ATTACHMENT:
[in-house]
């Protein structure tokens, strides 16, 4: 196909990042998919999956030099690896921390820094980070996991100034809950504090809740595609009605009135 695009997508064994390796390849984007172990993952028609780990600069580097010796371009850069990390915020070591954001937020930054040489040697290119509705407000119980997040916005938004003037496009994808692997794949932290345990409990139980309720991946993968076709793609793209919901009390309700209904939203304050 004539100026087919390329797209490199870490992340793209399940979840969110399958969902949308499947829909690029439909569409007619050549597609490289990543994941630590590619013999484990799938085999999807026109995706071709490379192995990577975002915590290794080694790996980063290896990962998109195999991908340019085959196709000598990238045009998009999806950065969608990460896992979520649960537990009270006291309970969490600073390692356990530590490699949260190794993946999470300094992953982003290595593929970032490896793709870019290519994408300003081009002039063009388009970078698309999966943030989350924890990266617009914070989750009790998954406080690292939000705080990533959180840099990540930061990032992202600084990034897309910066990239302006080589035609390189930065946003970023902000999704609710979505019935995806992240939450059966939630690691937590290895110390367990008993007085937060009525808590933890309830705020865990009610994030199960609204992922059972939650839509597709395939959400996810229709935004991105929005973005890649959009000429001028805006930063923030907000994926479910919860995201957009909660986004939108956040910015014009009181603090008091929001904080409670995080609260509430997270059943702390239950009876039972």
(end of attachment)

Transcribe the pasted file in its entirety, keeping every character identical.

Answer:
[in-house]
């Protein structure tokens, strides 16, 4: 196909990042998919999956030099690896921390820094980070996991100034809950504090809740595609009605009135 695009997508064994390796390849984007172990993952028609780990600069580097010796371009850069990390915020070591954001937020930054040489040697290119509705407000119980997040916005938004003037496009994808692997794949932290345990409990139980309720991946993968076709793609793209919901009390309700209904939203304050 004539100026087919390329797209490199870490992340793209399940979840969110399958969902949308499947829909690029439909569409007619050549597609490289990543994941630590590619013999484990799938085999999807026109995706071709490379192995990577975002915590290794080694790996980063290896990962998109195999991908340019085959196709000598990238045009998009999806950065969608990460896992979520649960537990009270006291309970969490600073390692356990530590490699949260190794993946999470300094992953982003290595593929970032490896793709870019290519994408300003081009002039063009388009970078698309999966943030989350924890990266617009914070989750009790998954406080690292939000705080990533959180840099990540930061990032992202600084990034897309910066990239302006080589035609390189930065946003970023902000999704609710979505019935995806992240939450059966939630690691937590290895110390367990008993007085937060009525808590933890309830705020865990009610994030199960609204992922059972939650839509597709395939959400996810229709935004991105929005973005890649959009000429001028805006930063923030907000994926479910919860995201957009909660986004939108956040910015014009009181603090008091929001904080409670995080609260509430997270059943702390239950009876039972």